Sri Lankan government


Infosys Technologies chairman and chief mentor N.R. Narayana Murthy has declined to be the IT advisor to the Sri Lankan government, the IT bellwether said Wednesday. In a letter to Sri Lankan President Mahinda Rajapaksa, Murthy said he had decided to withdraw from being the advisor due to personal reasons. “I thank you for the courtesy shown to me during my recent visit to Sri Lanka.
Exactly seven years from yesterday (still today to some), early in the morning on September 11, 2001, nineteen hijackers took control of four commercial airliners en route to San Francisco and Los Angeles from Boston, Newark, and Washington, D.C. The hijackers flew two of the airliners, American Airlines Flight 11 and United Airlines Flight 175, into the North and South Towers of the World Trade Center. Another group of hijackers flew American Airlines Flight 77 into the Pentagon. A fourth flight, United Airlines Flight 93, whose ultimate target was either the United States Capitol or White House, crashed near Shanksville, Pennsylvania.
We all missed the obvious flaw, but not Malinda. The full credit for detecting that you are taxed differently for the same service should go to the eighteen year old from Kurunegala – the ever vigilant consumer. He pointed out in the latest post in his local language blog for a 512/128 kpbs Wi-Max connection you may have to pay about Rs. 675 as tax (30%) but for a 512/128 kpbs ADSL connection you pay only Rs. 337.
Strange is the day I come out in support of taxes; and today is very strange.   But please read this in context:  we wish the 10% tax had not been imposed on mobiles; but there was absolutely no reason to tax mobile while exempting fixed; that is why I support the extension of the tax to fixed CDMA.   But for some reason the government seems to have difficulty in doing anything right the first time.   Why, for God’s sake protect fixed wireline?   These are most privileged people in the country.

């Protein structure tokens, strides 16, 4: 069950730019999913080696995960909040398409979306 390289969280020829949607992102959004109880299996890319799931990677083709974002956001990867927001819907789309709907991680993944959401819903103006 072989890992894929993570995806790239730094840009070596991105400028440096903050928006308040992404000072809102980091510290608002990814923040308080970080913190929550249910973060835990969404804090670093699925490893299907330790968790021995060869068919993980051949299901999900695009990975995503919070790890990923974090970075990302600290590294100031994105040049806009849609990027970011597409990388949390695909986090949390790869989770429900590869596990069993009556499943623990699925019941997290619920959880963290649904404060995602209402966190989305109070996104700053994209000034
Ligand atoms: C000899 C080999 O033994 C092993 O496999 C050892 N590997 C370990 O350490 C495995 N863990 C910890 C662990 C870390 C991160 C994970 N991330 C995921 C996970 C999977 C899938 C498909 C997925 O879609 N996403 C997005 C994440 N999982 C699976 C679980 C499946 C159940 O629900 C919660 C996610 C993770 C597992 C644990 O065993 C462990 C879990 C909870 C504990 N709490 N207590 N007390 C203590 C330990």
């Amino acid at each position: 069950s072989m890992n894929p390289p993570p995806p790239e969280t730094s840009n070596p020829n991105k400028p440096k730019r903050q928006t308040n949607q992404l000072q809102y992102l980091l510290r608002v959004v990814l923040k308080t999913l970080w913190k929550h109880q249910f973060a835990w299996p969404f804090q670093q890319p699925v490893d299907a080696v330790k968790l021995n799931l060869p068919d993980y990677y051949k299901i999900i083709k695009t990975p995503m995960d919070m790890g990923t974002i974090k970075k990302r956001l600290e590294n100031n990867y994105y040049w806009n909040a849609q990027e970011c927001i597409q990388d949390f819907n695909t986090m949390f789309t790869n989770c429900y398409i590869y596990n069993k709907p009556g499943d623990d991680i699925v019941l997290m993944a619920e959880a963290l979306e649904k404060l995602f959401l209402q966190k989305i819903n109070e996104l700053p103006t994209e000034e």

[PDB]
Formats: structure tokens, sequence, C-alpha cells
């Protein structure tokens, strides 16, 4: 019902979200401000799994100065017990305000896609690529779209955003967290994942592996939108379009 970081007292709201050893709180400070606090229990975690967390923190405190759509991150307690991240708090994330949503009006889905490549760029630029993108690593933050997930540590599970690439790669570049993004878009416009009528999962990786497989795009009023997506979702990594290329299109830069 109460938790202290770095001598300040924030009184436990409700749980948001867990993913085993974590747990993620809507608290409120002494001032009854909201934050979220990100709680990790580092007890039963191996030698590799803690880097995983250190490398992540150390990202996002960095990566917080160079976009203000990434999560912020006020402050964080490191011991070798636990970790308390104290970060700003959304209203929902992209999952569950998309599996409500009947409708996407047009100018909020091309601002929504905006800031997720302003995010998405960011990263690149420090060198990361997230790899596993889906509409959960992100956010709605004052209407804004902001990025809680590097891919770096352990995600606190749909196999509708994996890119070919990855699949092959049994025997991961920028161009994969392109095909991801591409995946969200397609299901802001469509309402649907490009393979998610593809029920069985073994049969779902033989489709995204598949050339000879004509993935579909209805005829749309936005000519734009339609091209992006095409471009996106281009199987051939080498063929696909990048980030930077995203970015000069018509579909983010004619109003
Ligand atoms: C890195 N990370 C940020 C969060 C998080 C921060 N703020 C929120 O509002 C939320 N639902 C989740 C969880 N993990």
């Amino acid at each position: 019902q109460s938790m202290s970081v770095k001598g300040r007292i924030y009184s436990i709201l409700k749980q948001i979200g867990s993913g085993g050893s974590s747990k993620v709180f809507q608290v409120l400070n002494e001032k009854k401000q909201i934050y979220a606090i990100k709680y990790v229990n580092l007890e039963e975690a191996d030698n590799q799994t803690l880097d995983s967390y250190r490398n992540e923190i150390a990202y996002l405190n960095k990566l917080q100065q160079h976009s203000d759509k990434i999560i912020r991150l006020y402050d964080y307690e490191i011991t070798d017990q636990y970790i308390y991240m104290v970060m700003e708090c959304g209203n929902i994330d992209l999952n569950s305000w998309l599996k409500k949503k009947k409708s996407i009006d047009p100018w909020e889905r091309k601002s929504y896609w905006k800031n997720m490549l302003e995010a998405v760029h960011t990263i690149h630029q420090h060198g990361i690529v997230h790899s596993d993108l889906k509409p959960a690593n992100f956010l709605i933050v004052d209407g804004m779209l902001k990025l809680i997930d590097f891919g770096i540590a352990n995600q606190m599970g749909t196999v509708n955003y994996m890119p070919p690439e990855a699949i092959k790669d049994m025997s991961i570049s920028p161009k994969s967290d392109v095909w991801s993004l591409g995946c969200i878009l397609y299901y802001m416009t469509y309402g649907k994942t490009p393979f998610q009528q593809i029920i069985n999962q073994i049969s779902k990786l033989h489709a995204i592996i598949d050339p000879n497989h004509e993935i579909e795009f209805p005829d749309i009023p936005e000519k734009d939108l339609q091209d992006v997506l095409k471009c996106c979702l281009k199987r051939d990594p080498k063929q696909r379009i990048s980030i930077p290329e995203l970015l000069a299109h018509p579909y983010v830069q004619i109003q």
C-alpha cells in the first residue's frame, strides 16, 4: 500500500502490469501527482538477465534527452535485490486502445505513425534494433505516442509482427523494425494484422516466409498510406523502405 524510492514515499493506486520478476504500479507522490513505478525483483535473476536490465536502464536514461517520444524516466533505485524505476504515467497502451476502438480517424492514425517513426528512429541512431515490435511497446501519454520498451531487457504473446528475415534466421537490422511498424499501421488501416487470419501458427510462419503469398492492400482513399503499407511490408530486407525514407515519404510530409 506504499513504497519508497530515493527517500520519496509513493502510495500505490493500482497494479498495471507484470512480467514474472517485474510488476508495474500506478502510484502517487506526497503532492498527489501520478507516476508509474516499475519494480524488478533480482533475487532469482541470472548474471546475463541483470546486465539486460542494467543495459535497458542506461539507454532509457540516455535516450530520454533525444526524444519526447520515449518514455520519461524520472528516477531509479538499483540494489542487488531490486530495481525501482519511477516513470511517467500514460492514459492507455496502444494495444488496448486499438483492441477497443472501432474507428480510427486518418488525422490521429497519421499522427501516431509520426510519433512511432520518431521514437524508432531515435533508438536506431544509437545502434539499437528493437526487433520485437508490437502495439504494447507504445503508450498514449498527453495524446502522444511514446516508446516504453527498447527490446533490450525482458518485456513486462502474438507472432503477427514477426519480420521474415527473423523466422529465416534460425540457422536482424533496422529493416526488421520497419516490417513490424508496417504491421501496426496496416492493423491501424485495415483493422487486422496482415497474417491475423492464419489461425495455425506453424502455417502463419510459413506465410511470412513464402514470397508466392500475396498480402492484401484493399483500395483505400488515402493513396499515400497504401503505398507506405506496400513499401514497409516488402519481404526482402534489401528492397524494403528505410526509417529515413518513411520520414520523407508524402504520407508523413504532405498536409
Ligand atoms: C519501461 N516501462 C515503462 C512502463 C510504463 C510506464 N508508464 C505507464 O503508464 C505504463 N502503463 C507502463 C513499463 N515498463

Free media Movement – Sri Lanka Press Release 30 January 2007 Internet facilities and 8,000 telephones cut off in Jaffna Peninsula The Free Media Movement (FMM) is deeply disturbed to learn that basic communications facilities to the Jaffna Peninsula have been blocked from 28th January 2007. Internet facilities and around 8,000 landline telephones of Sri Lanka Telecom (SLT) are dysfunctional to date. SLT, jointly owned by the Sri Lankan Government and Nippon Telegraph & Telephone Corporation (NTT) of Japan, is the sole Internet provider in Jaffna Peninsula with a population of around 600,000 according to official statistics. The FMM was told that there is no official decision by the Telecommunication Regulatory Authority to block communications in this manner in the Peninsula. However, a number of citizens in Jaffna and journalists confirm that there is no Internet access in Jaffna for the past 3 three days, when contacted through mobile phones.
This article shows that government’s instinct to ban cellphones from conflict zones because of the belief that it will be used by militants/terrorists to further their cause, actually neutralizes one of the security agencies most potent weapons to track subversives. I doubt that the Sri Lankan government will allow cellular service to be available any time soon in the North. But at least it gives the security agencies some food for thought. The Indian government was similarly reluctant to have cellular service in Kashmir, but the Indian security agencies are their biggest proponents now. ———— Troops in Kashmir master new weapon: cell phones Reuters By Sheikh MushtaqSun May 21, 1:53 AM ET Minutes after a bomb exploded recently in Kashmir and wounded Indian soldiers, a senior member of an Islamist rebel group called local newspaper offices to claim responsibility for the blast.
Rohan Samarajiva writes a monthly column on Choices for the Lanka Business Online. His second column titled Nanny State (March 15, 200) deals with the controversial 100/200 meter rule that the Sri Lankan government wants to impose on people living along the coast line, preventing them from building houses within 100/200 meters from the sea. The third column is titled BPOs or daha dahasak wewu? (April 20, 2005) discusses the realistic policy choices available to decision-makers for moving the Sri Lankan economy to a high trajectory growth-rate.
The service sector drives network economies and information societies. The foundation of this sector is the communication network. As such, modern network economies depend on effective reforms in telecom infrastructure to strengthen links among local, national, regional and international networks and markets. Professor William H. Melody Technical University of Denmark London School of Economics … in his presentation on “public administration in an e-economy” to the Sri Lanka Institute of Development Administration.